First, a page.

Everett says the preparations and rehearsals were by far the most difficult in EELS history. "It was much harder than I had anticipated. We have never been in a situation where band members were reading written music. I can't even read music! This wasn't a ‘pick up your guitar, plug in and see what happens' situation. There is very little margin for error with this kind of setup. There's no feedback, no cymbal wash to hide behind when something goes wrong. You're very naked and everyone can hear every little thing very clearly."
"We simply didn't have enough time to prepare and when we found ourselves at the first warm-up show, I had to level with the audience and tell them that we just weren't ready. That seemed to relax everyone and, by some miracle, we ended up having a great first night and it turned into one of the funnest tours I've ever been on, albeit a very demanding one. The sound checks were relentless. There's seven of us up there juggling about 20 instruments. Chet's sound check alone was longer than any full band's sound check should be. But he was playing enough instruments to cover two bands of lesser men."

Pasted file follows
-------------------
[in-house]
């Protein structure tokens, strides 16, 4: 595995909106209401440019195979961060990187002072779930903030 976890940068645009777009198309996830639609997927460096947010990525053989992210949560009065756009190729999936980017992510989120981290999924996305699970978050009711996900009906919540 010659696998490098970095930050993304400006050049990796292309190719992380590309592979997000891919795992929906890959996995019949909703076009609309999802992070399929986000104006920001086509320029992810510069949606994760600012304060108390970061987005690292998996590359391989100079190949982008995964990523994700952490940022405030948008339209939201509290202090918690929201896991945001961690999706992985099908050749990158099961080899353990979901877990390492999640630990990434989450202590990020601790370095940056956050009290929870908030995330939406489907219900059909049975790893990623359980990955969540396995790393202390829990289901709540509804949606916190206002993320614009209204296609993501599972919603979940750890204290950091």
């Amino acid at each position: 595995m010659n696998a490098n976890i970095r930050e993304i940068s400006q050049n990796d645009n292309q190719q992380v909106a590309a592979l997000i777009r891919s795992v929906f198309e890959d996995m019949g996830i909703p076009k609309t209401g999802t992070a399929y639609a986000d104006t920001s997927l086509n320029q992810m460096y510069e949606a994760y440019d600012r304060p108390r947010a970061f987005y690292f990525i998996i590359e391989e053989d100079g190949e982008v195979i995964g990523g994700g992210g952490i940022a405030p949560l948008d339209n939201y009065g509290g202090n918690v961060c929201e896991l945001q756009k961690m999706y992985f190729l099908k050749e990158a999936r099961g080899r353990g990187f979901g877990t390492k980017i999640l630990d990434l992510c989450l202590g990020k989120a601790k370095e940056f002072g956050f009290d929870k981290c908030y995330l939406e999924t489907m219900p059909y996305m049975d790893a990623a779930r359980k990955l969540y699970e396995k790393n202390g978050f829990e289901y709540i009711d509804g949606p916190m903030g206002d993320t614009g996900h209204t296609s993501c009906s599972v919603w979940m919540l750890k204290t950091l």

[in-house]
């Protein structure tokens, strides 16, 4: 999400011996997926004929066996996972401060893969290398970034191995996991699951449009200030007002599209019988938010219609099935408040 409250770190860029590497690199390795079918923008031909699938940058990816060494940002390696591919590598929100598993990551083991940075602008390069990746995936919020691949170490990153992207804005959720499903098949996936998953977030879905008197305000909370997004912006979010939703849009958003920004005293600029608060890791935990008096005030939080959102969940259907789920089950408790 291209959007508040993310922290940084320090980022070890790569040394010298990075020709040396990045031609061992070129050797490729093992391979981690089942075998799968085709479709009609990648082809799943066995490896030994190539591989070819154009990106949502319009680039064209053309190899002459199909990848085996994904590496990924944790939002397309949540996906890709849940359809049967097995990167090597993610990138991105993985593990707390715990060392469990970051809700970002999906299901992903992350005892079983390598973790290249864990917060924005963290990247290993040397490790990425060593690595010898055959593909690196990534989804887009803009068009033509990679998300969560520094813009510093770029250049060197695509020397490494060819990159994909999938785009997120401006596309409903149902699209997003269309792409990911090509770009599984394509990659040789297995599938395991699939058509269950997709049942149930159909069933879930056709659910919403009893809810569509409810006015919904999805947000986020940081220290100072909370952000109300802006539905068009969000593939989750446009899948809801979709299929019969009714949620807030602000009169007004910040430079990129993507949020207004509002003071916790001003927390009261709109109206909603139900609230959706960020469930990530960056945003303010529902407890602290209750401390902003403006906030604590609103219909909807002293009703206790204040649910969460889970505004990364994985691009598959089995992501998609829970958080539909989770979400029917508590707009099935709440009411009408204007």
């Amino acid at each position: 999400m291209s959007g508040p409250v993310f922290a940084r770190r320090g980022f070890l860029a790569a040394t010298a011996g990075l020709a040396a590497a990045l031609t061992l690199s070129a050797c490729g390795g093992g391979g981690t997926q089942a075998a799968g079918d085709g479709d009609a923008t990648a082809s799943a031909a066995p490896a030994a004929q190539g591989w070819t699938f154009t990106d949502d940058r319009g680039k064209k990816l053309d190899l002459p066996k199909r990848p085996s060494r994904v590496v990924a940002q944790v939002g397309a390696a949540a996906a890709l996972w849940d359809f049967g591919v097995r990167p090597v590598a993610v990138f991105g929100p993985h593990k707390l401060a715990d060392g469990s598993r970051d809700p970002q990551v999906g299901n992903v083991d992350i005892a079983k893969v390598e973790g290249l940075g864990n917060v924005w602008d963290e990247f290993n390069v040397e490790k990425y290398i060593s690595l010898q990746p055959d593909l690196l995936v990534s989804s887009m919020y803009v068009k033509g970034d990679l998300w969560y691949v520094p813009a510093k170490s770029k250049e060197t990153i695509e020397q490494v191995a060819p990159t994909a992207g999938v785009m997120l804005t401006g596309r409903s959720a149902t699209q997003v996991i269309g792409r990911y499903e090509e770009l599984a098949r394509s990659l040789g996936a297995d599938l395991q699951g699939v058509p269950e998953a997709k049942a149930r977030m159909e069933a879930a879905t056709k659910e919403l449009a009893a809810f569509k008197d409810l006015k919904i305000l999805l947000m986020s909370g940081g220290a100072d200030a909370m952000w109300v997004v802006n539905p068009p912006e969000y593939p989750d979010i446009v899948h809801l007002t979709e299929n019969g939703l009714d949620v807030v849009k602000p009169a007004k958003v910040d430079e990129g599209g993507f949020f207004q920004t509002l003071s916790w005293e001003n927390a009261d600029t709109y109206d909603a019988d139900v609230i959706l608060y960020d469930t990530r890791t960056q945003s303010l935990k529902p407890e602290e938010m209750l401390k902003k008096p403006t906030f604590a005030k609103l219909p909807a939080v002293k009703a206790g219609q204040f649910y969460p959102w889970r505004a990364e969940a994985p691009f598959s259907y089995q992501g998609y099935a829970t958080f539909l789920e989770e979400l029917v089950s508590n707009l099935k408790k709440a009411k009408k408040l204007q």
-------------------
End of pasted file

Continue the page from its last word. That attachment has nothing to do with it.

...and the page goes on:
Seven members is an EELS band member record. The ever evolving band's previous two tours were four piece lineups. Multi-instrumentalist Chet proved to be such a spotlight stealer in his role as the star multitasking sideman during the early EELS with strings shows, that he morphed into The Chet, the name he is contractually obliged to be referred to as from now on. Upright bass player Big Al, no slouch himself, also played celeste, pump organ, melodica, piano, and the autoharp—an instrument he didn't even know he could play until E insisted he play it.